In Civilization II: Gold Edition,
players will enjoy the classic Civilization II
and two scenario packs: Conflicts in Civilization
and CIV II: Fantastic Worlds
. Combined with the multiplayer features, the Gold Edition creates the ultimate challenge and the ultimate value in strategic gaming. Civilization II: Gold Edition
includes all of the features of the classic Civilization II
with the multiplayer option providing a whole new level of competition, vicious backstabbing, and unpredictable human-enemy leaders!
Sid Meier's Civilization II is one of the best games ever made. The game is so well balanced that its replay value is counted in years, not months or days. The goal is simple: As the leader of a band of settlers in 4,000 B.C., grow your civilization to the point where it can colonize outer space or kill all other civilizations before they can do the same.
Settlers build cities that produce military units to explore and conquer the world, and buildings that improve the economy and technology. Ignore any of these elements at your peril. Without research, your military units won't get more powerful. Without banks, you can't pay for upkeep on your city. Without exploring, you won't know where your enemies are. Without an army, the most primitive civilization can conquer you.
Civilization II is a celebration of humanity. From the meanest ancient hovel, to the most advanced battle cruiser, the game incorporates just about everything the human race has ever done. Gunpowder and nuclear fission are balanced by mysticism and refrigeration. These civilization advances allow various units, such as dragoons and marines, and city improvements such as aqueducts and airports. Wonders of the World are special city improvements that commemorate significant accomplishments in human history, and give benefits to the city that builds them.
Sound familiar? Civilization II is a new version of Civilization, which was originally released in 1992 by MicroProse. While it uses the same concepts as the original, right from the get-go you can see enhancements. There are more civilizations to play, and you have the option of being male or female, which results in a different default name. The world map is now in isometric view as opposed to a flat earth, and has much better graphics. Overall, the entire game has better graphics than the original. One absolutely fabulous improvement is the automation of settlers - you can send them out on their own to build roads and irrigation. While this frees you from some micromanagement, you do have to watch that they don't make too many mines on hilltops, or you'll be plagued with pollution and famine toward the end of the game.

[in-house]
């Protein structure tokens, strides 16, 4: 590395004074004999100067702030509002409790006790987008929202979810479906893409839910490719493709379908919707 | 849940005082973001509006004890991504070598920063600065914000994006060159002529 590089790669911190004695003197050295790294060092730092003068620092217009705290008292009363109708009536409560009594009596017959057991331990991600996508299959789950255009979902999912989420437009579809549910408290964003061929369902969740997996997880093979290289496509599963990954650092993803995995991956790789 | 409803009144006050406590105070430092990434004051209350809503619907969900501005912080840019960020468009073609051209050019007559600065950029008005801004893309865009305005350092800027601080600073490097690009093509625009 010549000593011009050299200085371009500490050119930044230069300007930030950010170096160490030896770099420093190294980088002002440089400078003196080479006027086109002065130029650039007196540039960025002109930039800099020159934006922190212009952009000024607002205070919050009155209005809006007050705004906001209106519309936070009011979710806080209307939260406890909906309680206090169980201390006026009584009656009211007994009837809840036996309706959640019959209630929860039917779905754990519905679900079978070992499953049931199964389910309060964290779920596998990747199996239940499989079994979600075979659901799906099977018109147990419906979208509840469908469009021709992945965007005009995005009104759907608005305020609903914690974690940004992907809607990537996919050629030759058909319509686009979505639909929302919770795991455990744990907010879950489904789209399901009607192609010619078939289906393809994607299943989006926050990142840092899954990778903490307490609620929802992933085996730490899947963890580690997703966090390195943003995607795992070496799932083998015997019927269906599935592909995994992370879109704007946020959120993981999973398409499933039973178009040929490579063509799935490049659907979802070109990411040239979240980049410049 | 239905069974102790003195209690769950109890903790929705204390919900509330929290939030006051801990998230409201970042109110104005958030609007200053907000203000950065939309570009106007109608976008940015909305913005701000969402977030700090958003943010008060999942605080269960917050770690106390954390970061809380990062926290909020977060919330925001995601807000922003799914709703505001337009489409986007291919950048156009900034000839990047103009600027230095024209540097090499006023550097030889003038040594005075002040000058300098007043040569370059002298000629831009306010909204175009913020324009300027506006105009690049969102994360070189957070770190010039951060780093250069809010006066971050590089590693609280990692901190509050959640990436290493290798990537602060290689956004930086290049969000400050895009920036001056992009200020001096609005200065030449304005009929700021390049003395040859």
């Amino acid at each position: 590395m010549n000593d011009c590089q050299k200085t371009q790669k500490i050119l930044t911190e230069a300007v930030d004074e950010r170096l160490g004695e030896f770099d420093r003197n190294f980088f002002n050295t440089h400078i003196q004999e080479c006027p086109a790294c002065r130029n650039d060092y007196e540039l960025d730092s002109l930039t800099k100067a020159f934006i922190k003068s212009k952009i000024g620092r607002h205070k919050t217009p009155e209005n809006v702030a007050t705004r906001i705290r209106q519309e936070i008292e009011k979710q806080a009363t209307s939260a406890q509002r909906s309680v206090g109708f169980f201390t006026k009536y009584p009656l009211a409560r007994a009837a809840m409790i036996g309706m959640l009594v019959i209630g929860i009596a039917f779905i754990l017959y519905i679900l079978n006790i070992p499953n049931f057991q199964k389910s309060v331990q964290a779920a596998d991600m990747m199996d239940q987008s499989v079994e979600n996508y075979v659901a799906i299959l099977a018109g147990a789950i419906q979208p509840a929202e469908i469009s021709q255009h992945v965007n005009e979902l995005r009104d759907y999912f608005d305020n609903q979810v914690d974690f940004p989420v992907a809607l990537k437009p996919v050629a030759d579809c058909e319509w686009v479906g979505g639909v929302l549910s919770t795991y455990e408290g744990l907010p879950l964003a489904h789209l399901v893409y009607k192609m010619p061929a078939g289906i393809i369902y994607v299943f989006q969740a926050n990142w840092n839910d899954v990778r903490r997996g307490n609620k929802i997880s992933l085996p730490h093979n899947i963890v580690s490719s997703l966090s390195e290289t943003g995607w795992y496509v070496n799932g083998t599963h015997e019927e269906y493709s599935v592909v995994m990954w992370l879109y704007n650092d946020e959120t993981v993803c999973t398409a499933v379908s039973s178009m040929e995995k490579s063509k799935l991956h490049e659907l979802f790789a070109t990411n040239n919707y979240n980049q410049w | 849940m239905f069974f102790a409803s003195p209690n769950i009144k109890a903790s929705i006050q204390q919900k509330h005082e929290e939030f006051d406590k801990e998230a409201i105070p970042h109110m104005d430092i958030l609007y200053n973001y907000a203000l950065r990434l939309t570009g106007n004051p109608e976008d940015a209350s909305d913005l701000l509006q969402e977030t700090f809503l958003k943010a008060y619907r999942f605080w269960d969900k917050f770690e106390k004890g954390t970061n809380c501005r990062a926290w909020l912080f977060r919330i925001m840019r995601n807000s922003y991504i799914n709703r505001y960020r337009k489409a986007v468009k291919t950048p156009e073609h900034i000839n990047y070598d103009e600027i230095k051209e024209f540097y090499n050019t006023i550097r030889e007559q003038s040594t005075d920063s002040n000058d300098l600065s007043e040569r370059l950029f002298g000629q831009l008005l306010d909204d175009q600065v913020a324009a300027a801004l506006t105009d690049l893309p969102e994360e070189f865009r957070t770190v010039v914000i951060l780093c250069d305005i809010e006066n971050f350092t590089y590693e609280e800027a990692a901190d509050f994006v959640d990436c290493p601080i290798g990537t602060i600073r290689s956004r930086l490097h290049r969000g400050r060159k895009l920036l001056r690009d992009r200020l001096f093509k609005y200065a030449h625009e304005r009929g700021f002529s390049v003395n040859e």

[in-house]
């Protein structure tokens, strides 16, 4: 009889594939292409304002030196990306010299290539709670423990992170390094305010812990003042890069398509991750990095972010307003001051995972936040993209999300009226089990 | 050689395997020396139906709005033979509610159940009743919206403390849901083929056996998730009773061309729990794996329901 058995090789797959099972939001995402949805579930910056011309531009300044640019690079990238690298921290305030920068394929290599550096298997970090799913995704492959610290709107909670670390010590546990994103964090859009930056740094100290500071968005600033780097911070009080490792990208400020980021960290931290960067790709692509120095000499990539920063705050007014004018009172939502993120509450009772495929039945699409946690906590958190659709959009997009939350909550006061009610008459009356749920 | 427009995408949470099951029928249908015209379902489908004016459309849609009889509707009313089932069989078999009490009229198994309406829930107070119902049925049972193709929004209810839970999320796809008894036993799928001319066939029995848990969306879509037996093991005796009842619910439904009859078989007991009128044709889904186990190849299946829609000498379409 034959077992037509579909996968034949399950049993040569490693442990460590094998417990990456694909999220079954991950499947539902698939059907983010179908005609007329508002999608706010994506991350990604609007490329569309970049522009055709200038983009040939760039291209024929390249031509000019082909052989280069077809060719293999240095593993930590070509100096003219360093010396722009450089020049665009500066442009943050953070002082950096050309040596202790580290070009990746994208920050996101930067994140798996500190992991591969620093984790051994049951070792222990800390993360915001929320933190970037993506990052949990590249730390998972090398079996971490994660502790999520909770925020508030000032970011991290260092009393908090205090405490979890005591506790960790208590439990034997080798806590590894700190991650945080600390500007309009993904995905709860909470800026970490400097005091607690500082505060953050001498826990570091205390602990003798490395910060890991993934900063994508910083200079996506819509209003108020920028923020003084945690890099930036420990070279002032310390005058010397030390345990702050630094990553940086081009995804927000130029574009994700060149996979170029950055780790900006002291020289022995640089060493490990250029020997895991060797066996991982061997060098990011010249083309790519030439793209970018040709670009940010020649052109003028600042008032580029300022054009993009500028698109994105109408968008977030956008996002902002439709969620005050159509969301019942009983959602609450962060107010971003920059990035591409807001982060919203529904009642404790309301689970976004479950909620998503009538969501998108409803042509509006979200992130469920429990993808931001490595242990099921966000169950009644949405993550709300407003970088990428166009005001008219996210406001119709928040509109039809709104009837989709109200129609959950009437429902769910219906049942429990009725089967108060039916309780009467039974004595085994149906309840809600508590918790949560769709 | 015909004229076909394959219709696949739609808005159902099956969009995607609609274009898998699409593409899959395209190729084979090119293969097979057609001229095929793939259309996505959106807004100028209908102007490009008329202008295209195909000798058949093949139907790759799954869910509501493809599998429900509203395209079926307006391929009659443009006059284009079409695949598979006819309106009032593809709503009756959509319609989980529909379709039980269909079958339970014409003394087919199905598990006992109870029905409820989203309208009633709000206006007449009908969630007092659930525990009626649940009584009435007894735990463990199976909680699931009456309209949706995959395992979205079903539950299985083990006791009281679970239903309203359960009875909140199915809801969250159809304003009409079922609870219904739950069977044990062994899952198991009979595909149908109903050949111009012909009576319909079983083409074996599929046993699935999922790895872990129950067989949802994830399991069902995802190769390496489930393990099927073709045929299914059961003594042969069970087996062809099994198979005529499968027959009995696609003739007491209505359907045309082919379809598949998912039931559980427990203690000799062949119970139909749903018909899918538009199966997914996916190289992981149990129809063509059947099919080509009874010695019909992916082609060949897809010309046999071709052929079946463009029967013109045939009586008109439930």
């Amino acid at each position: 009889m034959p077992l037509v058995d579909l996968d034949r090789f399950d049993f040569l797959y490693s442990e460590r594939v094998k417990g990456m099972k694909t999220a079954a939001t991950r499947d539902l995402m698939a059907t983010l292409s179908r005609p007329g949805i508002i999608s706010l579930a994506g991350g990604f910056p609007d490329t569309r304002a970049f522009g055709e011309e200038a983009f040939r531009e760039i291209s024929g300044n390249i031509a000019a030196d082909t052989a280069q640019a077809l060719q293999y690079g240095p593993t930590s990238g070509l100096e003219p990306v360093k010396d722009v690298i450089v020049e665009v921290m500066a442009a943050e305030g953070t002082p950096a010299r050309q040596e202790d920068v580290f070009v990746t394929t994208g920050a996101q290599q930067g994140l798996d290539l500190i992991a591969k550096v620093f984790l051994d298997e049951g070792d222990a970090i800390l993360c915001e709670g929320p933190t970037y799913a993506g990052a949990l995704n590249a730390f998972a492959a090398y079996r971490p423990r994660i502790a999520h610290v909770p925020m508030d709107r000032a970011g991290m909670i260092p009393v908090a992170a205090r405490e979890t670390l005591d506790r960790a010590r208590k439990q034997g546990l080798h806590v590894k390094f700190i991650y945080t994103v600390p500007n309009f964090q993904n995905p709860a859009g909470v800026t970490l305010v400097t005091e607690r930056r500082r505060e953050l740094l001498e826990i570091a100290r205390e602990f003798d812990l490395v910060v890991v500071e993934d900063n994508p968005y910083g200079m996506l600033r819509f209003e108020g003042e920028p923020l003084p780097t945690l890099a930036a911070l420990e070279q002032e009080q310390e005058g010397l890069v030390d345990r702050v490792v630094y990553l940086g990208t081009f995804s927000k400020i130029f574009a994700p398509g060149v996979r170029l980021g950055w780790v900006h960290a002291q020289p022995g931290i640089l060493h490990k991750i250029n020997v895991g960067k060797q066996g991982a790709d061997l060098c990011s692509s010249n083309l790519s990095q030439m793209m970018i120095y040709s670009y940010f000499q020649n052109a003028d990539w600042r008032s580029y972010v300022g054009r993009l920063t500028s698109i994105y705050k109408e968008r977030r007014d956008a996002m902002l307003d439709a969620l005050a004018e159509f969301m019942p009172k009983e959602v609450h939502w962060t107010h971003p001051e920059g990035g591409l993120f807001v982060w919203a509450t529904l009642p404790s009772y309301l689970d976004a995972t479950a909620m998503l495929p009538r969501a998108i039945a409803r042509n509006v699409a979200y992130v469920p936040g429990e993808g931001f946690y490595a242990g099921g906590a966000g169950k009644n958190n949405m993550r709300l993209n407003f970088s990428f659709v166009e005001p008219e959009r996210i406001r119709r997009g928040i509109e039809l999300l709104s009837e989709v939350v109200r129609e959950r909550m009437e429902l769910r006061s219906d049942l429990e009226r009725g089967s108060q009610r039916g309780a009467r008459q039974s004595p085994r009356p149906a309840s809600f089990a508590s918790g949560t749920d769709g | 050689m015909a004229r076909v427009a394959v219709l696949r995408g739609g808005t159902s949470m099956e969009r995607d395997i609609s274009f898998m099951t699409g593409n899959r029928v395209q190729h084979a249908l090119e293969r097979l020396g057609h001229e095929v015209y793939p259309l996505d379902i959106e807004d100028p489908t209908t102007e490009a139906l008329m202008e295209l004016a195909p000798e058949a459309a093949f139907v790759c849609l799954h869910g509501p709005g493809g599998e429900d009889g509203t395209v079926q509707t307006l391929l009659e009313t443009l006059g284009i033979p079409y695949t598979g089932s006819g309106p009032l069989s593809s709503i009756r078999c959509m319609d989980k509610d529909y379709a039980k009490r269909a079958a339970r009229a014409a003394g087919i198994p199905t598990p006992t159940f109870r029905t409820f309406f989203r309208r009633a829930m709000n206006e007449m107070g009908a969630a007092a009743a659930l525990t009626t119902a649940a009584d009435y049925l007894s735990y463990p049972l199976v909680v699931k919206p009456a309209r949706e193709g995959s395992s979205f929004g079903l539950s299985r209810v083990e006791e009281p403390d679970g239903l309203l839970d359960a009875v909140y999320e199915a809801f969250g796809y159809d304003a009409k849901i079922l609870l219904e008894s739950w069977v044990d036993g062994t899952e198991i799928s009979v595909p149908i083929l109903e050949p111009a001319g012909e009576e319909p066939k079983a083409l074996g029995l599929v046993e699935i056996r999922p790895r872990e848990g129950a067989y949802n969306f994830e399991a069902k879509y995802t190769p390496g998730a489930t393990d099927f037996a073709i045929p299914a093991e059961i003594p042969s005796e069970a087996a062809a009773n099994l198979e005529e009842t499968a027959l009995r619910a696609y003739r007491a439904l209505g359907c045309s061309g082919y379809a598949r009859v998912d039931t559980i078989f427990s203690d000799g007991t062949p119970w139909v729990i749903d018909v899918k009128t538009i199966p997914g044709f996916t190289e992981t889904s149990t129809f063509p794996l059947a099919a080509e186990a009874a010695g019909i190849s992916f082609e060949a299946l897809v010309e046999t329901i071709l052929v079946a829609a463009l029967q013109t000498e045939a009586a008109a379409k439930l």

Civilization II actually uses multimedia for good, not evil - it enhances the game instead of getting in the way. Each Wonder of the World has a video showing its history, which also explains the benefit you get from building it. Your high council is composed of five advisors. Click on these advisors' buttons, and they tell you, in QuickTime videos, how the various aspects of your civilization are doing. You also get sound effects when you finish a building, when a military unit is fighting (the elephant trumpeting is cute), when a city is in revolt, or when you complete a Wonder of the World. Game options allow you to turn these off if you wish.
For those who made it past the warlord level in the original: don't even bother playing on the chieftain (easiest) level. Unlike the original Civilization, which could present a challenge on this level, Civilization II's chieftains are way too easily subdued. You'll conquer the world before you even get gunpowder. Even the warlord level is not as difficult. On the other hand, Civilization II rounds out technology enhancements in the modern era, which used to end in a manufacturing plant. Now there are supermarkets, stock exchanges, superhighways, offshore platforms, and airports. Be sure to conquer aggressive civilizations before they get to the modern era because they will use nuclear weapons. Tip: Establish embassies with the other civilizations in order to check on aggressiveness.
It took about 15 hours to play the small game to completion culminating with the launch of a spaceship. A larger game can take well over a week. Once you've mastered the art of guiding a civilization to the end game several times, you may want to start tinkering. The scenarios that come with the game start you out with prebuilt civilizations and give you an objective to meet. There are also plenty of Civilization II scenarios created by PC users available for download on the Internet. To use them, you need to change the creator and type codes (with a utility such as Snitch) to match the codes of the scenarios that ship with the game. And if that doesn't satisfy you, Civilization II comes with a world builder and a cheat mode that lets you create your own scenarios.
Civilization II really is a great game for a personal computer. First-person perspectives can be had on any platform, while console machines lend themselves well to games on a track (think Wipeout or Sonic). It takes a big hard drive and more RAM than your average PlayStation to manage and store the complex model of an entire world, and it take lots of keys to direct your minions. It's this complexity that gives Civilization II its legs - you'll be playing it for years to come. - Kathy Tafel
Good News: Improved graphics from original, improved interface from PC version. Don't need CD-ROM to play. Runs adequately on 68K machines.
Bad News: Some interface quirks (see Laundry List). No Net play. You will wonder what happened to all your free time.
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